We are coming out of  The Great Recession, an event which has devastated literally hundreds of thousands of Americans. The once poor are now the “very poor,” and many of the former “middle class” are now poor. These are people who worked hard and who were whammied by the sinking of our economy which presumably happened because of the activities of greedy wealthy people. Though the unemployment rate is slowly dropping, and more and more people are finding work, many, too many, of our nation’s citizens are suffering.

And Mitt Romney, it seems, could care less.

He said that he wasn’t worried about the very poor because they have a safety net, meaning government programs – which help them, but an indicator of how far removed he is from the madding crowd, so to speak, is that much of that safety net is being and has been chipped away, and if he has his way, even more of it will be eliminated. He cannot relate to the fact that way too many Americans need food stamps in order to eat, to feed their children. He has not seen the eyes of the poor and very poor, trying desperately to get out of the wells of despair in which they sit, but he doesn’t want to. He is not concerned about them.

Newt Gingrich has seized upon Romney’s statement and is using it, saying we should be concerned about the poor. Nice try, Newt, but his earlier statements, including the one that’s been a part of his campaign rhetoric, that President Obama is the “food stamp president” shows that he isn’t too concerned about the poor, either, but is more concerned about a government which has issued a record number of food stamps to keep people going during this economic tsunami.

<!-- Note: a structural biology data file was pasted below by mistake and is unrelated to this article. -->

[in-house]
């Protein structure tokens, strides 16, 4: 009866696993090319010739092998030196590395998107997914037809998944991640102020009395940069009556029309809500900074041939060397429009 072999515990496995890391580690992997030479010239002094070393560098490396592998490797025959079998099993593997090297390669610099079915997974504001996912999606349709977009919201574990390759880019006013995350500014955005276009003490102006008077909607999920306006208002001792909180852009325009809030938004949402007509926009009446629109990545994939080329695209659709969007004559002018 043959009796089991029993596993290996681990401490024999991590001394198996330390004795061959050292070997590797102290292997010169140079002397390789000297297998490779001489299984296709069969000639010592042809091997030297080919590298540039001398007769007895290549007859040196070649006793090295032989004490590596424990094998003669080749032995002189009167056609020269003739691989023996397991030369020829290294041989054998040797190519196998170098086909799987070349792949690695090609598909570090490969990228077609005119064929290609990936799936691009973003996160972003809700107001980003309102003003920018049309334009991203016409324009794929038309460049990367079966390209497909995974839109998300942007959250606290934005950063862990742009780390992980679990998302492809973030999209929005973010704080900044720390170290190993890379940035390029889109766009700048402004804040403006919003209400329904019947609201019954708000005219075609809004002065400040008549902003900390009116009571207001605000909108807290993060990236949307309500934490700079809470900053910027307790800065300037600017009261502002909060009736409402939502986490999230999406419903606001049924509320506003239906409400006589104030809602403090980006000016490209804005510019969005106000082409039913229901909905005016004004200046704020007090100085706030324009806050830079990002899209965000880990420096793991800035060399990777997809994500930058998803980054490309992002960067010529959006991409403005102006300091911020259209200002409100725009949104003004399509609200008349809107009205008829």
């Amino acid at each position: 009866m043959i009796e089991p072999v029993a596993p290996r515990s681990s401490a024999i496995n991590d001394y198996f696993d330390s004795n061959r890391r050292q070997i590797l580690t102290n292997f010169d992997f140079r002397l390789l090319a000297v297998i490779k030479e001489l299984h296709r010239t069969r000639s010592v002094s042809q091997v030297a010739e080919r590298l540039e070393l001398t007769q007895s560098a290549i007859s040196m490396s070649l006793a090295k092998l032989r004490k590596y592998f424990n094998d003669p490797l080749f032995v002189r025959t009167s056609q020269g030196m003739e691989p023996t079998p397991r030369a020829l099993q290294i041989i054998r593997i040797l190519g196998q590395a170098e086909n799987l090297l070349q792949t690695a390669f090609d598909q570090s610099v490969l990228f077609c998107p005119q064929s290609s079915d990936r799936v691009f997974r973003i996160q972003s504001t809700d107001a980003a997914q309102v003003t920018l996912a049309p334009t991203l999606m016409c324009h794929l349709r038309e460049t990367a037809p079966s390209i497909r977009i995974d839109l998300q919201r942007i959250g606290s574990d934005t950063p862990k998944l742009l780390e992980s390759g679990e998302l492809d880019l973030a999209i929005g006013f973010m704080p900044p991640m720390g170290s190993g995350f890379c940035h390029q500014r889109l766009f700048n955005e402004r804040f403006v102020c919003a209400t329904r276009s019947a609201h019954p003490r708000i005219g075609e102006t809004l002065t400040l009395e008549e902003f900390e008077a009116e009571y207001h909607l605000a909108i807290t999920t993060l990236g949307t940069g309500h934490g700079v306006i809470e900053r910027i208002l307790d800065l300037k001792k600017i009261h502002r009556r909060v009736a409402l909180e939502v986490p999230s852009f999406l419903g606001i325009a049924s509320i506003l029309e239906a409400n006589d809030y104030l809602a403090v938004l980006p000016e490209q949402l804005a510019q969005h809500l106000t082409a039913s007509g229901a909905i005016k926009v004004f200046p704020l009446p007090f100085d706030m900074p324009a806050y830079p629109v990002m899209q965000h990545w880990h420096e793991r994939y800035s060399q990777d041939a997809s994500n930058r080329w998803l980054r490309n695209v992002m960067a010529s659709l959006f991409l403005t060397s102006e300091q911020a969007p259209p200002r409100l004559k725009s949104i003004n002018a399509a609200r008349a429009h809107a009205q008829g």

And even President Obama hasn’t shown much verbal concern for the poor; he has been soundly criticized for not mentioning the poor more often and for not coming up with more policies that directly impact and help the poor of this nation, specifically black and brown people.

Needless to say, the U.S. Congress has not shown by its behavior that it is concerned all that much by the poor. The primary objective of House Republicans is to make sure that Barack Obama is a one term president, and the Senate has been rather mealy-mouthed in addressing the ills of this nation as concerns our suffering citizens.

So, what are the poor?  If the poor or the very poor are people with whom the leaders of this country are not concerned, what kind of nation are we, really? Mitt Romney has said that people are “jealous” of people who have money. How callous is that?  He said that  over $300,000 he received for a speaking engagement was not a lot of money. Again, it doesn’t get much more callous or insensitive than that.

Mitt Romney, you didn’t “misspeak.” You spoke what was in your heart.

A candid observation …